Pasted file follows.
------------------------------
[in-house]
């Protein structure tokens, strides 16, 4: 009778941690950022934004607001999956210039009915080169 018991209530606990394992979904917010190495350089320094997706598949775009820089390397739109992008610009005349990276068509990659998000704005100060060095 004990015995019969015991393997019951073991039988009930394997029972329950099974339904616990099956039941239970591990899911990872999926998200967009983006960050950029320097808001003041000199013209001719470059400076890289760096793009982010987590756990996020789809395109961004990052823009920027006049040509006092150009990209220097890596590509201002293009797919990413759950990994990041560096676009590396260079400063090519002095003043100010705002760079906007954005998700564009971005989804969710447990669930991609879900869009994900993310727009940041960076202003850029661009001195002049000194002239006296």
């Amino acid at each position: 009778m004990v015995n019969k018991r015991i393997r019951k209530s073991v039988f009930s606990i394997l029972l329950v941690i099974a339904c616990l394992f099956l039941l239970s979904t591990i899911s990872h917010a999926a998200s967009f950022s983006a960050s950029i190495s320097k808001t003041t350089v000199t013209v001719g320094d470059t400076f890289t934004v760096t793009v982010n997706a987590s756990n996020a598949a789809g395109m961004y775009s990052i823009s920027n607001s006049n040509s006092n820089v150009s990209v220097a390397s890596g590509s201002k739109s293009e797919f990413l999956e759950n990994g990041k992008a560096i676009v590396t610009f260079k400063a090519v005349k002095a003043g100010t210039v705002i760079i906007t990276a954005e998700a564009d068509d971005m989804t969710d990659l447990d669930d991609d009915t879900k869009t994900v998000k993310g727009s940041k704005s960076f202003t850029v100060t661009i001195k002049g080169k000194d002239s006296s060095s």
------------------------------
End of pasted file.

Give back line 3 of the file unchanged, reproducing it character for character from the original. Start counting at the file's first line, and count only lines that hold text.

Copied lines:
């Amino acid at each position: 009778m004990v015995n019969k018991r015991i393997r019951k209530s073991v039988f009930s606990i394997l029972l329950v941690i099974a339904c616990l394992f099956l039941l239970s979904t591990i899911s990872h917010a999926a998200s967009f950022s983006a960050s950029i190495s320097k808001t003041t350089v000199t013209v001719g320094d470059t400076f890289t934004v760096t793009v982010n997706a987590s756990n996020a598949a789809g395109m961004y775009s990052i823009s920027n607001s006049n040509s006092n820089v150009s990209v220097a390397s890596g590509s201002k739109s293009e797919f990413l999956e759950n990994g990041k992008a560096i676009v590396t610009f260079k400063a090519v005349k002095a003043g100010t210039v705002i760079i906007t990276a954005e998700a564009d068509d971005m989804t969710d990659l447990d669930d991609d009915t879900k869009t994900v998000k993310g727009s940041k704005s960076f202003t850029v100060t661009i001195k002049g080169k000194d002239s006296s060095s």